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3D Printing Offers Hope of Building Human Organs From Scratch


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A three-dimensionally-printed heart made from human tissue, with blood vessels, ventricles, and chambers.

A team of scientists at Harvard University recently developed a technique through which they created perfusable cardiac tissue.

Credit: Advanced Science

This year has witnessed advances in three-dimensional (3D) printing of organic tissue, including an announcement from scientists in Israel of the creation of perfusable cardiac tissue that was able to beat.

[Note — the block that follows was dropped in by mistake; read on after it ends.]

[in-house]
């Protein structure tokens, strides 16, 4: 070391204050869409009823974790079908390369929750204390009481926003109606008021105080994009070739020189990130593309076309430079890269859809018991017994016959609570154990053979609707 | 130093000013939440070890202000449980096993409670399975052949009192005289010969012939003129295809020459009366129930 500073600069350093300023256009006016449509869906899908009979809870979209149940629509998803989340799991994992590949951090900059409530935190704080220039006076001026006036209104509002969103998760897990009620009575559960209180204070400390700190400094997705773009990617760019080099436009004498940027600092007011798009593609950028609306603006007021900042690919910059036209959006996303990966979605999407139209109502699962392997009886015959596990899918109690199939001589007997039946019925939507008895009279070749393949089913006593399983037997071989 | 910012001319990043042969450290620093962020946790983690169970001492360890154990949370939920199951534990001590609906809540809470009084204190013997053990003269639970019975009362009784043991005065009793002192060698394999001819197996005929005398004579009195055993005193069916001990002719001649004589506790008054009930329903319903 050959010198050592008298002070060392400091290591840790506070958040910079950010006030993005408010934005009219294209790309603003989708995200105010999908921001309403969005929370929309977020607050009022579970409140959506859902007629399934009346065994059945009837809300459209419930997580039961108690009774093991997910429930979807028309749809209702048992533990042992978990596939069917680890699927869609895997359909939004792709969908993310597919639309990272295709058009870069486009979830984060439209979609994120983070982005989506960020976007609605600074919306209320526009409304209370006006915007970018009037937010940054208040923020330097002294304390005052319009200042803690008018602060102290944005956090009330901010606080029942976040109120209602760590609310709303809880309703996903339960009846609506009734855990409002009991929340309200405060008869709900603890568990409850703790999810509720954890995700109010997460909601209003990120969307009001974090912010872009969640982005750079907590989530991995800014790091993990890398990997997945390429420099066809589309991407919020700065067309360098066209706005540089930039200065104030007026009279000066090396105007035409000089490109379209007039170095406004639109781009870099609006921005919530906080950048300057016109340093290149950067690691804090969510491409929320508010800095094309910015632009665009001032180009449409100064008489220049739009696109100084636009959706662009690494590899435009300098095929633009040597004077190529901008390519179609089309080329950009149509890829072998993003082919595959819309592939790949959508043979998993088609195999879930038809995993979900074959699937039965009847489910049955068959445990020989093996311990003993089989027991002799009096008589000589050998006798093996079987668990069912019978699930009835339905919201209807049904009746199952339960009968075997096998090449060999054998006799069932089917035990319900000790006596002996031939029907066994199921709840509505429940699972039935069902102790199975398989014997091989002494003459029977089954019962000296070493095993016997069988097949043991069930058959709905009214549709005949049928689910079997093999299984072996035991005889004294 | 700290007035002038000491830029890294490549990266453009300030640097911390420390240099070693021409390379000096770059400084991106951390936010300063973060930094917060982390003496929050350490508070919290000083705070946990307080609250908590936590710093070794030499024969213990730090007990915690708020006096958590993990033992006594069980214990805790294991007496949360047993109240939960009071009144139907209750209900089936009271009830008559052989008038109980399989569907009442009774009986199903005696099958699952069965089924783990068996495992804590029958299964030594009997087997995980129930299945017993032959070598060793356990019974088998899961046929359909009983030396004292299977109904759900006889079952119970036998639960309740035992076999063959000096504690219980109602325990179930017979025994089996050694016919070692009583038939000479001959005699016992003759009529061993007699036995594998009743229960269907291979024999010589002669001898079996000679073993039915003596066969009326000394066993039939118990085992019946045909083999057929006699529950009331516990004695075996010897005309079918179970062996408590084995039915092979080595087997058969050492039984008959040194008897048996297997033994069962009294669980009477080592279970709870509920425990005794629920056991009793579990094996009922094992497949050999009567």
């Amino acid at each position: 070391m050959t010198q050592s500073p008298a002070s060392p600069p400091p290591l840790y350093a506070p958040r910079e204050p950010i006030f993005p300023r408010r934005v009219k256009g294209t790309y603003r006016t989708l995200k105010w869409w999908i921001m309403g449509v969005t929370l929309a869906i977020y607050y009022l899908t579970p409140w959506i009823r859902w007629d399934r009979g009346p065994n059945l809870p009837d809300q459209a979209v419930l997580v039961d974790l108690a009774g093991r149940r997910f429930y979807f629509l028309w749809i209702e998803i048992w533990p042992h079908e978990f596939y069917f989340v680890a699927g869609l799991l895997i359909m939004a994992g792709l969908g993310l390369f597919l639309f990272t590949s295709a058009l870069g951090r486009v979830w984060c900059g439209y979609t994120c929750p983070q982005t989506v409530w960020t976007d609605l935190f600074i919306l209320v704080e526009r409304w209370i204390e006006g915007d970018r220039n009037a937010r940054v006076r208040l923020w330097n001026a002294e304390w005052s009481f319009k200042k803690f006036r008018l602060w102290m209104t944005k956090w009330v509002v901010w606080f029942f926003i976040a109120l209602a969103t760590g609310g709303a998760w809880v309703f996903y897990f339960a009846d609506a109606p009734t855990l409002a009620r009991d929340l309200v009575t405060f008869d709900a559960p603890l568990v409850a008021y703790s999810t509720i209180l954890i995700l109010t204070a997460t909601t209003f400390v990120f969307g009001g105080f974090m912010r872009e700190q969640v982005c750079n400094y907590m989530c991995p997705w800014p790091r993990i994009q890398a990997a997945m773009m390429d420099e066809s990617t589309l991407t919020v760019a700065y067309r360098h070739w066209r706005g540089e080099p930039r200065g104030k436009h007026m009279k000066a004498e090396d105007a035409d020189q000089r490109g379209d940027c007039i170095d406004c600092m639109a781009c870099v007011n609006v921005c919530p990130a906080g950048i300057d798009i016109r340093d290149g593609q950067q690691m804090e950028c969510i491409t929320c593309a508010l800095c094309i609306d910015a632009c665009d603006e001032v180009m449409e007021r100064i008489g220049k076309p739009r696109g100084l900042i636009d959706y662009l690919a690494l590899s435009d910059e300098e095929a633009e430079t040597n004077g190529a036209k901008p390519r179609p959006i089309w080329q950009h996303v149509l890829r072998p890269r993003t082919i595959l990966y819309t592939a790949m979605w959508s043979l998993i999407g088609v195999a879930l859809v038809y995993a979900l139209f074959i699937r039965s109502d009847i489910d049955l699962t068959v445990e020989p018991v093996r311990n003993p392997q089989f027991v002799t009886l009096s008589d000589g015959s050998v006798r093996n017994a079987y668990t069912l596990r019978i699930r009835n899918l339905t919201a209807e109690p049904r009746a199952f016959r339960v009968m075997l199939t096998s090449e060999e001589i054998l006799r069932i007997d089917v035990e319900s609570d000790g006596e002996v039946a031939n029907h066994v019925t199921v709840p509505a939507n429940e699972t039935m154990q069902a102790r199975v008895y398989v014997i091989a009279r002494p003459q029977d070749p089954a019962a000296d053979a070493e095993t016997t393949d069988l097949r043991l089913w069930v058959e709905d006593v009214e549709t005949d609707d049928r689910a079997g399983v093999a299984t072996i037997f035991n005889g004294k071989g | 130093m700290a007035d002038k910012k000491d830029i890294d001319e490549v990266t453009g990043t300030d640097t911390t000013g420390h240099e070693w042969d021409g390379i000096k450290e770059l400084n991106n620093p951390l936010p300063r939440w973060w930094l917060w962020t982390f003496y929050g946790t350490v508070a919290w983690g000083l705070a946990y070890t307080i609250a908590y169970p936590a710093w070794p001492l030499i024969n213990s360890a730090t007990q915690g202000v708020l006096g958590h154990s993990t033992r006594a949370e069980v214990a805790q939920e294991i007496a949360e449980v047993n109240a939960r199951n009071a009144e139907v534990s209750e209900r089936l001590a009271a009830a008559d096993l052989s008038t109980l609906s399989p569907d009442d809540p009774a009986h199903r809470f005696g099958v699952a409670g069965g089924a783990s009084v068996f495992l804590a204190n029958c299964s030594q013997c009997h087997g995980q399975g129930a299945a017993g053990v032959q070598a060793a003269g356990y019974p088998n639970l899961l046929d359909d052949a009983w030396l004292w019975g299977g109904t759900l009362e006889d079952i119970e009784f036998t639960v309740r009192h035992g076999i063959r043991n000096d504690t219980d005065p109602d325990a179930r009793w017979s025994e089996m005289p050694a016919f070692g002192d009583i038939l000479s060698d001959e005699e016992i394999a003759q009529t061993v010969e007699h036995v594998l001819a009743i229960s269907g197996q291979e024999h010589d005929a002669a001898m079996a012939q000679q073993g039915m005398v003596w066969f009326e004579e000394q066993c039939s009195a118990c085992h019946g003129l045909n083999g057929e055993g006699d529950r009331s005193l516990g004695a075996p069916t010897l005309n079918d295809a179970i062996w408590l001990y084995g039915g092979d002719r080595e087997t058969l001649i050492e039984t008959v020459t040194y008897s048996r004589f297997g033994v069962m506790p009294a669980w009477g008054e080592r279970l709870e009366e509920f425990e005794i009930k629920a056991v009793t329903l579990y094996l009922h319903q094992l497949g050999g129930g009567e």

This achievement involved reprogramming fatty-tissue cells into pluripotent stem cells cultured into cardiac muscle via growth-factor molecules.

Meanwhile, researchers at the U.K.'s University of Edinburgh have been designing bioprinted implantable tissue to treat diseased livers by converting stem cells into spherical material that can survive in culture for more than a year; the ultimate goal is an implantable graft.

Edinburgh's David Hay expects 3D-printed skin to become the first clinically established bioprinting application.

From Financial Times
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Abstracts Copyright © 2019 SmithBucklin, Washington, DC, USA


 

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